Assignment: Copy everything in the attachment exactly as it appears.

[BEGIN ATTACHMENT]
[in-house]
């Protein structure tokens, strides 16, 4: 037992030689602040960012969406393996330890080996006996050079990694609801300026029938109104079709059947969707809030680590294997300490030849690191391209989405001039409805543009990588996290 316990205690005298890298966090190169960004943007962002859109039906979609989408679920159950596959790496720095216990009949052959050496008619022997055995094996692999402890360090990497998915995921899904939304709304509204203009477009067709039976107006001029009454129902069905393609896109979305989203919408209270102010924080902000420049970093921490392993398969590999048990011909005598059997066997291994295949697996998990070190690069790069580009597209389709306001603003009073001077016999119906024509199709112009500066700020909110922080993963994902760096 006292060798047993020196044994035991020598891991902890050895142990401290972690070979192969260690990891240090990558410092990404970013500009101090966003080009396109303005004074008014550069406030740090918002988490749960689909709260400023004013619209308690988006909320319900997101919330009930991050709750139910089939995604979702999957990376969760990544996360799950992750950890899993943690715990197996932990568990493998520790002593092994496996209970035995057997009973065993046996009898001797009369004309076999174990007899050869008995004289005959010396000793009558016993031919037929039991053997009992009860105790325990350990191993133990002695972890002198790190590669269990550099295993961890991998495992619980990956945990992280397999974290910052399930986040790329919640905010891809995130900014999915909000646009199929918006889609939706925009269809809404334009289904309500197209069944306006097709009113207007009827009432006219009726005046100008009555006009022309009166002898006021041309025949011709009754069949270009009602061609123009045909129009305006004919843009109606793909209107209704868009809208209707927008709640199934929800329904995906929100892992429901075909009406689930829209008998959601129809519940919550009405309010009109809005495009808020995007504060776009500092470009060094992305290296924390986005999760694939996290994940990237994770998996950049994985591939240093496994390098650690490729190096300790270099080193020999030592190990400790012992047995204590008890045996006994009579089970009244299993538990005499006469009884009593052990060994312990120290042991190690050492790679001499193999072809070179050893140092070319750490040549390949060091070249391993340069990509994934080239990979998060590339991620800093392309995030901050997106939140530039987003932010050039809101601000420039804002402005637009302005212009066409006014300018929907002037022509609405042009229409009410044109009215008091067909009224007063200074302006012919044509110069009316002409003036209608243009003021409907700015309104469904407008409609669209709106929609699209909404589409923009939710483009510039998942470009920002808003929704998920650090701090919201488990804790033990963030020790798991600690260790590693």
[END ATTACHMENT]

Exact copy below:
[in-house]
């Protein structure tokens, strides 16, 4: 037992030689602040960012969406393996330890080996006996050079990694609801300026029938109104079709059947969707809030680590294997300490030849690191391209989405001039409805543009990588996290 316990205690005298890298966090190169960004943007962002859109039906979609989408679920159950596959790496720095216990009949052959050496008619022997055995094996692999402890360090990497998915995921899904939304709304509204203009477009067709039976107006001029009454129902069905393609896109979305989203919408209270102010924080902000420049970093921490392993398969590999048990011909005598059997066997291994295949697996998990070190690069790069580009597209389709306001603003009073001077016999119906024509199709112009500066700020909110922080993963994902760096 006292060798047993020196044994035991020598891991902890050895142990401290972690070979192969260690990891240090990558410092990404970013500009101090966003080009396109303005004074008014550069406030740090918002988490749960689909709260400023004013619209308690988006909320319900997101919330009930991050709750139910089939995604979702999957990376969760990544996360799950992750950890899993943690715990197996932990568990493998520790002593092994496996209970035995057997009973065993046996009898001797009369004309076999174990007899050869008995004289005959010396000793009558016993031919037929039991053997009992009860105790325990350990191993133990002695972890002198790190590669269990550099295993961890991998495992619980990956945990992280397999974290910052399930986040790329919640905010891809995130900014999915909000646009199929918006889609939706925009269809809404334009289904309500197209069944306006097709009113207007009827009432006219009726005046100008009555006009022309009166002898006021041309025949011709009754069949270009009602061609123009045909129009305006004919843009109606793909209107209704868009809208209707927008709640199934929800329904995906929100892992429901075909009406689930829209008998959601129809519940919550009405309010009109809005495009808020995007504060776009500092470009060094992305290296924390986005999760694939996290994940990237994770998996950049994985591939240093496994390098650690490729190096300790270099080193020999030592190990400790012992047995204590008890045996006994009579089970009244299993538990005499006469009884009593052990060994312990120290042991190690050492790679001499193999072809070179050893140092070319750490040549390949060091070249391993340069990509994934080239990979998060590339991620800093392309995030901050997106939140530039987003932010050039809101601000420039804002402005637009302005212009066409006014300018929907002037022509609405042009229409009410044109009215008091067909009224007063200074302006012919044509110069009316002409003036209608243009003021409907700015309104469904407008409609669209709106929609699209909404589409923009939710483009510039998942470009920002808003929704998920650090701090919201488990804790033990963030020790798991600690260790590693």